Macular Degeneration - AMD
Even though the macula makes up only a small part of the retina, it is much more sensitive to detail than the rest of the retina, called the peripheral retina. The macula is what allows you to thread a needle, read small print, and read street signs. The peripheral retina gives you side (or peripheral) vision.
If someone is standing off to one side of your vision, your peripheral retina helps you know that person is there by allowing you to see their general shape. It is your macula that allows you to recognize the details of the person’s face. Many older people develop macular degeneration as part of the body’s natural aging process.
There are different kinds of macular problems, but the most common is age-related macular degeneration. The retina is made up of many layers that work together to help you see clearly. AMD develops when a layer under the retina called the retinal pigment epithelium (RPE) is affected by deposits of tiny yellow or white pieces of fatty protein called drusen, or by other age-related changes.
With AMD, you may have blurriness, dark areas or distortion in your central vision, and perhaps permanent loss of your central vision. It usually does not affect your side, or peripheral vision. For example, with advanced AMD, you could see the outline of a clock, yet may not be able to see the hands of the clock to tell what time it is.
Most people who have AMD have the dry form. This condition is caused by aging and thinning of the tissues of the macula.
If you have been diagnosed with dry AMD, you should use a chart called an Amsler grid every day to monitor your vision, as dry AMD can change into the more damaging wet form.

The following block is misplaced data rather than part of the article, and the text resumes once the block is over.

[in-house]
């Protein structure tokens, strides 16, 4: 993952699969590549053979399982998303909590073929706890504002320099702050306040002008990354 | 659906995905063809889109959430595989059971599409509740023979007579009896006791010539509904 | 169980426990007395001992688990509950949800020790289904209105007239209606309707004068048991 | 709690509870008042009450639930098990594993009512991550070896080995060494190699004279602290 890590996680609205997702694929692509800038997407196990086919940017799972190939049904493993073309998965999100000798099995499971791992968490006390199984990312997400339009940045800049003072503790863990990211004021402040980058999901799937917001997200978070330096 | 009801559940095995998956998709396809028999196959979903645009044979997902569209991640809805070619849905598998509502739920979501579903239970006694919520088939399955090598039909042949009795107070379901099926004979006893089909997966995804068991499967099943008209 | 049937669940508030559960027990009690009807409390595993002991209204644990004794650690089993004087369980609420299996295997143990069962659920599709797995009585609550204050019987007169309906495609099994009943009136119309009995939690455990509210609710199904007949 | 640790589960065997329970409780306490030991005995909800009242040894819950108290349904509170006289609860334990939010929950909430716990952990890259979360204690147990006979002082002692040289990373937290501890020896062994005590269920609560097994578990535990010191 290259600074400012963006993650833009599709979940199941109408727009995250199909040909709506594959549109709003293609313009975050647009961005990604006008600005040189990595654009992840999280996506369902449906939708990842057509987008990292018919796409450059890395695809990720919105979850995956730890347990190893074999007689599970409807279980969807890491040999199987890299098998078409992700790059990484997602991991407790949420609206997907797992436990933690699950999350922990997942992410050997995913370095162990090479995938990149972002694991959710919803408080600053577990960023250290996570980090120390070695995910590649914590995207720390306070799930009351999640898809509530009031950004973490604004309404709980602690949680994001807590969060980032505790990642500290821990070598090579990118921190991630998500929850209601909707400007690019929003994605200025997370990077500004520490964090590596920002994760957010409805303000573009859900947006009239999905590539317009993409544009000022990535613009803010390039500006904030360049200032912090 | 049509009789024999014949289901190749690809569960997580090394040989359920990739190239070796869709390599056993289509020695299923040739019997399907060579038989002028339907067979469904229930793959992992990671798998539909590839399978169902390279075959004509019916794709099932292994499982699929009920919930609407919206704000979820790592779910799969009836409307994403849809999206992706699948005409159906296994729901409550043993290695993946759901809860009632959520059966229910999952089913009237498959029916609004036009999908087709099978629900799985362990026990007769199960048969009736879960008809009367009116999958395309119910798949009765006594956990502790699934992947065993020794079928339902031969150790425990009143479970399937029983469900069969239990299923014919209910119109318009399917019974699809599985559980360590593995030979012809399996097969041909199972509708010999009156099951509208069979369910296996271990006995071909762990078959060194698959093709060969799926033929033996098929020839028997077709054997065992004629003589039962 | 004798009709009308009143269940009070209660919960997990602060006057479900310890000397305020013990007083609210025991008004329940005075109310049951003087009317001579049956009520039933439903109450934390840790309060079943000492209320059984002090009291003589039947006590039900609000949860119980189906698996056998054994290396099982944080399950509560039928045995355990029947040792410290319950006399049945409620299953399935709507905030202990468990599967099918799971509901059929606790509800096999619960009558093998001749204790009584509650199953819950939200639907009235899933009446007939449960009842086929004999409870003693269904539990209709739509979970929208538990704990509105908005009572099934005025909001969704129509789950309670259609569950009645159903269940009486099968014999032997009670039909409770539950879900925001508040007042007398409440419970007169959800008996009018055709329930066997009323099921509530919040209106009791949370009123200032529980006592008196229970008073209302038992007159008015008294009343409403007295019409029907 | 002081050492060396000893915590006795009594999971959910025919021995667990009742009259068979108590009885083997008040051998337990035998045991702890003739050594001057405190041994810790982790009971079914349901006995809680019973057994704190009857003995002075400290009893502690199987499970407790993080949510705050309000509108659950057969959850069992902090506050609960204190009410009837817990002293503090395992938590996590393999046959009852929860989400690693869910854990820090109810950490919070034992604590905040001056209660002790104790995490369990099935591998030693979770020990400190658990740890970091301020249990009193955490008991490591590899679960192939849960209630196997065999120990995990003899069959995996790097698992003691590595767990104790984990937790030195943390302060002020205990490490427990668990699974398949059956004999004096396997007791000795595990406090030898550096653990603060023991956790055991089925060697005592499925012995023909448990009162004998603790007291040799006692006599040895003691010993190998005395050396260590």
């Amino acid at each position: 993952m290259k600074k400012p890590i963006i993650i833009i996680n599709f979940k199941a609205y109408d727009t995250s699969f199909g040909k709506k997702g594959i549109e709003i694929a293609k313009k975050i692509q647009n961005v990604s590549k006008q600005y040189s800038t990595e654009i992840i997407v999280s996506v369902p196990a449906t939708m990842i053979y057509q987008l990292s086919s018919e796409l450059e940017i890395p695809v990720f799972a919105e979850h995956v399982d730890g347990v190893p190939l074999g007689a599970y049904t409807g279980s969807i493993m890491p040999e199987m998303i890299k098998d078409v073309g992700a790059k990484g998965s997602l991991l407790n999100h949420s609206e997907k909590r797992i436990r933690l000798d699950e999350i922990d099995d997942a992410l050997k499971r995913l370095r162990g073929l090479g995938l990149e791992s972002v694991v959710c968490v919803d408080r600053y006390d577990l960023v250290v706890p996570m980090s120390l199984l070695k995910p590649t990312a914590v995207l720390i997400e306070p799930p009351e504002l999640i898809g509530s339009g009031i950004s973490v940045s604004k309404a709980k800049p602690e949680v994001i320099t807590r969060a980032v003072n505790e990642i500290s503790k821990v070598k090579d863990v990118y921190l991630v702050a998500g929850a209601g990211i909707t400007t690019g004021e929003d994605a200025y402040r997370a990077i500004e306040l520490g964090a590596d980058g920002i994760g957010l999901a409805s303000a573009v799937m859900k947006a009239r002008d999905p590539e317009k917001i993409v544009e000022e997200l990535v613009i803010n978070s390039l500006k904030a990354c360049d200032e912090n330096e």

- Cover one eye.
- Look directly at the center dot with the uncovered eye and keep your eye focused on it.
- While looking directly at the center dot, note whether all lines of the grid are straight or if any areas are distorted, blurry or dark.
- Repeat this procedure with the other eye.
- If any area of the grid looks wavy, blurred or dark, or you detect any changes while looking at the grid, contact your ophthalmologist immediately.
Wet, or exudative, AMD (also called neovascular AMD)
The wet form of macular degeneration occurs in about 10 percent of all macular degeneration cases, but it can cause more damage to your central or detail vision than the dry form.
The longer these abnormal vessels leak or grow, the more risk you have of losing more of your detailed vision. Also, if abnormal blood vessel growth happens in one eye, there is a risk that it will occur in the other eye. The earlier that wet AMD is diagnosed, the better chance you have of preserving some or much of your central vision. That is why it is so important that you and your ophthalmologist monitor your vision in each eye carefully.